Sunday, January 21, 2018

Fire crews are silhouetted against the flames of the Pine Crest Fire in March.

Pine Crest Fire ruled human-caused and accidental

Slash piles are more than likely to blame for sparking what turned into a 3,000 acre wildfire in the Pine Crest subdivision in March.
A joint investigation by Columbus Fire Chief Rich Cowger, the state Fire Marshal and the Bureau of Land Management narrowed the origin of the fire to October Hill Road, Lot 12, where three slash piles had been burned in the days prior to the blaze.
Columbus Fire Chief Rich Cowger said that possibly an ember from one of the burns blew away from the pile or the wind reignited one of the piles.
The state Fire Marshal’s report used the term “accidental in nature” while the BLM report uses the phrase “slash burning thought to have been extinguished,” said Cowger.
There was nothing wrong about how those slash pile burns were conducted and Cowger said the property owners were actually being responsible by “cleaning up” downed timber in the area. Cowger declined to name the property owner of lot 12.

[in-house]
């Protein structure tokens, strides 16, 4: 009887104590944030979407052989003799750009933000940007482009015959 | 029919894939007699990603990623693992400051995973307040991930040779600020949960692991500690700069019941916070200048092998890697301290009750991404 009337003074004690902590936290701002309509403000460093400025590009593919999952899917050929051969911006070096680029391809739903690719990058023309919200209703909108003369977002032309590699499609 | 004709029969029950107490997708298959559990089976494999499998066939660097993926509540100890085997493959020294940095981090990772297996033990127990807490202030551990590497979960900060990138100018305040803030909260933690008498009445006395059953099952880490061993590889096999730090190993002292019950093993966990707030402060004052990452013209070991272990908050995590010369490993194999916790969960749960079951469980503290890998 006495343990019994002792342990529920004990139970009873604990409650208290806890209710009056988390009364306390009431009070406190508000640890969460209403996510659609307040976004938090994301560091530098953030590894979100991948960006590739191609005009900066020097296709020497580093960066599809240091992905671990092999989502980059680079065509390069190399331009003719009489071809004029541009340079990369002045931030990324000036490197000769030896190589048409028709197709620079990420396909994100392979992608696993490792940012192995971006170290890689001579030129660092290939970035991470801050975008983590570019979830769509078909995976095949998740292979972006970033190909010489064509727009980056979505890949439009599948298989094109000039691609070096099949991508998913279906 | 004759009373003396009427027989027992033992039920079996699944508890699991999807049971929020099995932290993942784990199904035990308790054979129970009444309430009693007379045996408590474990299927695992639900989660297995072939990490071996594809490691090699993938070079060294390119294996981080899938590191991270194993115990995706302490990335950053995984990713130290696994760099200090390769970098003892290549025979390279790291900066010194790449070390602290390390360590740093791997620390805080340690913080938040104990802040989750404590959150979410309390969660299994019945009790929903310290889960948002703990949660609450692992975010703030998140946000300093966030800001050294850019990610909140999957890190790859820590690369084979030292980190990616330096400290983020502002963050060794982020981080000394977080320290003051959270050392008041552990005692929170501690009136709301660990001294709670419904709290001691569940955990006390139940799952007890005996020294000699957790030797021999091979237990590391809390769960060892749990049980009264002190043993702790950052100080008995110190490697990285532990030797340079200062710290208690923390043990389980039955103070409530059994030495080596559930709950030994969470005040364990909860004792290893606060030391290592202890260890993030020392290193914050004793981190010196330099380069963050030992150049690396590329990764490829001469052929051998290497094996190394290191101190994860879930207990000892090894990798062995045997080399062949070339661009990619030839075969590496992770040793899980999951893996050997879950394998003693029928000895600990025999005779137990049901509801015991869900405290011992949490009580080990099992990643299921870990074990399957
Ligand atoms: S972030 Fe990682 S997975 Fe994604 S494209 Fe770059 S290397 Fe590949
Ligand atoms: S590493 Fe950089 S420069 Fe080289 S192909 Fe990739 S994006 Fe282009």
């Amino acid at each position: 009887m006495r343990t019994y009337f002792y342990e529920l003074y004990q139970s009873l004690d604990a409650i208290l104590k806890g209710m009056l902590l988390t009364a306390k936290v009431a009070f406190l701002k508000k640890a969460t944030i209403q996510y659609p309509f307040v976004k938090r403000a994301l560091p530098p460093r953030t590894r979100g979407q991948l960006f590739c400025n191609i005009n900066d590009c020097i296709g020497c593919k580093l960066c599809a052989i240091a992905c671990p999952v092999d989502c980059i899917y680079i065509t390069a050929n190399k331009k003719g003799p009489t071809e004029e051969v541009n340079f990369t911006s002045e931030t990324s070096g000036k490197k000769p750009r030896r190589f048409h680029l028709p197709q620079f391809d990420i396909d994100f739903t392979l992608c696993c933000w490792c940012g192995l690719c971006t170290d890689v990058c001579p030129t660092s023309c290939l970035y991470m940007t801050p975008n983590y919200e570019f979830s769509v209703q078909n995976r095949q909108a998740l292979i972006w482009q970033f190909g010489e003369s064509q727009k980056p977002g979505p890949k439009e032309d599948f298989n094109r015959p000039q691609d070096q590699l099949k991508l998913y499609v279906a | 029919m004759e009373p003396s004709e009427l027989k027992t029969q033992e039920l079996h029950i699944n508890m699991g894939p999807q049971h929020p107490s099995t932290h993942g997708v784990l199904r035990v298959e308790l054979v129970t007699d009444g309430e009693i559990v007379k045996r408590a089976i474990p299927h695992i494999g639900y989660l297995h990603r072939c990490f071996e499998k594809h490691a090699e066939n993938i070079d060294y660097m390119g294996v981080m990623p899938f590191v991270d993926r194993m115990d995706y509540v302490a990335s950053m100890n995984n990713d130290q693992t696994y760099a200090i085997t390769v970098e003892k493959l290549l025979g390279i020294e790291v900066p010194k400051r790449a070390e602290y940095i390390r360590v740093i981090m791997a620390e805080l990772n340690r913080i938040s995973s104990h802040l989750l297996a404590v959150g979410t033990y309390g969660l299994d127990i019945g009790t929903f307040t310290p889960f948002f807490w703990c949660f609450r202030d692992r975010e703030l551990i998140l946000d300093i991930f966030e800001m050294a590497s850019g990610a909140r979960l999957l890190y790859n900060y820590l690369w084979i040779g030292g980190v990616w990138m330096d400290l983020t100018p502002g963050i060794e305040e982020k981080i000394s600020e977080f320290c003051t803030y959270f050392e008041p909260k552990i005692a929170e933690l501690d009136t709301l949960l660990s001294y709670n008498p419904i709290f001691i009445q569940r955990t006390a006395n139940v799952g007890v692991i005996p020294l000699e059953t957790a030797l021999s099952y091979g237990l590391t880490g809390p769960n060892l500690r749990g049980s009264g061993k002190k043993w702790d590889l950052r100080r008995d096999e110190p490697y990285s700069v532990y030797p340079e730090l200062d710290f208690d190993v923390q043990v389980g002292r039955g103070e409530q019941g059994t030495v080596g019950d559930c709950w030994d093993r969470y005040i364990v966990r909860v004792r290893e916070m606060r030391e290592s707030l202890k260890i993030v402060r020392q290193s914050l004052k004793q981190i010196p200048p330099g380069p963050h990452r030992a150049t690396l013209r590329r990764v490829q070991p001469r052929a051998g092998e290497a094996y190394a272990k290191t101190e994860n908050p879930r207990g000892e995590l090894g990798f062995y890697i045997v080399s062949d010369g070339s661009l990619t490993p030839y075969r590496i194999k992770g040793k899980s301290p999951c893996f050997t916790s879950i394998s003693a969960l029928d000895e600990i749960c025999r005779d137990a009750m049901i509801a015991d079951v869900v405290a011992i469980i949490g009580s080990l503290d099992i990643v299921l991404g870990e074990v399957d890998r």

The official cause is listed as human caused but undetermined. There will be no further investigation on the criminal side.
Pine Crest Subdivision residents were notified of the report Wednesday.
Rare Winter Wildland Fire
The blaze broke out in late March in the two-section subdivision located between Columbus and Park City. Approximately 89 homes are located there and snow was still on the ground, noted Cowger.
A mandatory evacuation was ordered for the upper portion of the subdivision with 58 calls going out through the Stillwater County Sheriff’s Office Reverse 911 call system
It was a wind-driven fire that eventually involved approximately 3,000 acres and claimed two homes and three buildings. At that time it was the largest fire in the state. Columbus Fire Rescue, Absarokee fire crews, Park City fire crews and the Sheriff’s Office drew heavy support from the Montana Department of Natural Resources and Conservation (DNRC), the Bureau of Land Management, U.S. Fish and Wildlife and the U.S. Forest Service.
DNRC spent more than $500,000 fighting the fire.